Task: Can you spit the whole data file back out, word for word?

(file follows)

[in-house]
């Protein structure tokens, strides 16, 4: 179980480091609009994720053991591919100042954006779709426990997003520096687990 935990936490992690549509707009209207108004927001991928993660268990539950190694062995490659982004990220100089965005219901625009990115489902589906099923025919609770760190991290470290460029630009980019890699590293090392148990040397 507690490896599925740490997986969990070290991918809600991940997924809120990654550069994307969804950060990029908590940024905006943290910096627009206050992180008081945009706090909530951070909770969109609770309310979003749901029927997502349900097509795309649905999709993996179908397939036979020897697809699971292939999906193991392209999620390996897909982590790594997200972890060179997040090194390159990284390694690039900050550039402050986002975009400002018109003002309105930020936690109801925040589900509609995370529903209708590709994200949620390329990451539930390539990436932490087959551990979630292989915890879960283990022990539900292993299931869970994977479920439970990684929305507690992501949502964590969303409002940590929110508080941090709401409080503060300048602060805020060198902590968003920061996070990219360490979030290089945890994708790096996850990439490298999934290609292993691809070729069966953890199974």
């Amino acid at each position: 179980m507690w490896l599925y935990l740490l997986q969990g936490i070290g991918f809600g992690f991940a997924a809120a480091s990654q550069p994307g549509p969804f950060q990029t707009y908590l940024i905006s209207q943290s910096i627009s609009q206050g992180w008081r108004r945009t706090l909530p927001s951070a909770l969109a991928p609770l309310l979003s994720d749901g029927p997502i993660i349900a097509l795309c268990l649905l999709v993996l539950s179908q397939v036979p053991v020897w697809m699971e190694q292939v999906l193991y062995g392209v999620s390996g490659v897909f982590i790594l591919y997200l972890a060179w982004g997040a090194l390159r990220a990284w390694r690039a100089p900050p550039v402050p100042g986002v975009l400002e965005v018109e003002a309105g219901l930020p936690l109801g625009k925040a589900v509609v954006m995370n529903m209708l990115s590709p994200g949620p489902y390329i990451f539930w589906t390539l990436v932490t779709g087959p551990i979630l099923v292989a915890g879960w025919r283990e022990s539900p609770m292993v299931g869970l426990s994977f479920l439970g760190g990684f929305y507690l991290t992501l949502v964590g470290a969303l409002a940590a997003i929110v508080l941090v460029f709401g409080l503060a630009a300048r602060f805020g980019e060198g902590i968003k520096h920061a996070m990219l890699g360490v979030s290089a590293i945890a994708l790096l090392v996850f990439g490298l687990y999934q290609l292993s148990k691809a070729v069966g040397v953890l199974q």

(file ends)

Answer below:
[in-house]
């Protein structure tokens, strides 16, 4: 179980480091609009994720053991591919100042954006779709426990997003520096687990 935990936490992690549509707009209207108004927001991928993660268990539950190694062995490659982004990220100089965005219901625009990115489902589906099923025919609770760190991290470290460029630009980019890699590293090392148990040397 507690490896599925740490997986969990070290991918809600991940997924809120990654550069994307969804950060990029908590940024905006943290910096627009206050992180008081945009706090909530951070909770969109609770309310979003749901029927997502349900097509795309649905999709993996179908397939036979020897697809699971292939999906193991392209999620390996897909982590790594997200972890060179997040090194390159990284390694690039900050550039402050986002975009400002018109003002309105930020936690109801925040589900509609995370529903209708590709994200949620390329990451539930390539990436932490087959551990979630292989915890879960283990022990539900292993299931869970994977479920439970990684929305507690992501949502964590969303409002940590929110508080941090709401409080503060300048602060805020060198902590968003920061996070990219360490979030290089945890994708790096996850990439490298999934290609292993691809070729069966953890199974």
């Amino acid at each position: 179980m507690w490896l599925y935990l740490l997986q969990g936490i070290g991918f809600g992690f991940a997924a809120a480091s990654q550069p994307g549509p969804f950060q990029t707009y908590l940024i905006s209207q943290s910096i627009s609009q206050g992180w008081r108004r945009t706090l909530p927001s951070a909770l969109a991928p609770l309310l979003s994720d749901g029927p997502i993660i349900a097509l795309c268990l649905l999709v993996l539950s179908q397939v036979p053991v020897w697809m699971e190694q292939v999906l193991y062995g392209v999620s390996g490659v897909f982590i790594l591919y997200l972890a060179w982004g997040a090194l390159r990220a990284w390694r690039a100089p900050p550039v402050p100042g986002v975009l400002e965005v018109e003002a309105g219901l930020p936690l109801g625009k925040a589900v509609v954006m995370n529903m209708l990115s590709p994200g949620p489902y390329i990451f539930w589906t390539l990436v932490t779709g087959p551990i979630l099923v292989a915890g879960w025919r283990e022990s539900p609770m292993v299931g869970l426990s994977f479920l439970g760190g990684f929305y507690l991290t992501l949502v964590g470290a969303l409002a940590a997003i929110v508080l941090v460029f709401g409080l503060a630009a300048r602060f805020g980019e060198g902590i968003k520096h920061a996070m990219l890699g360490v979030s290089a590293i945890a994708l790096l090392v996850f990439g490298l687990y999934q290609l292993s148990k691809a070729v069966g040397v953890l199974q």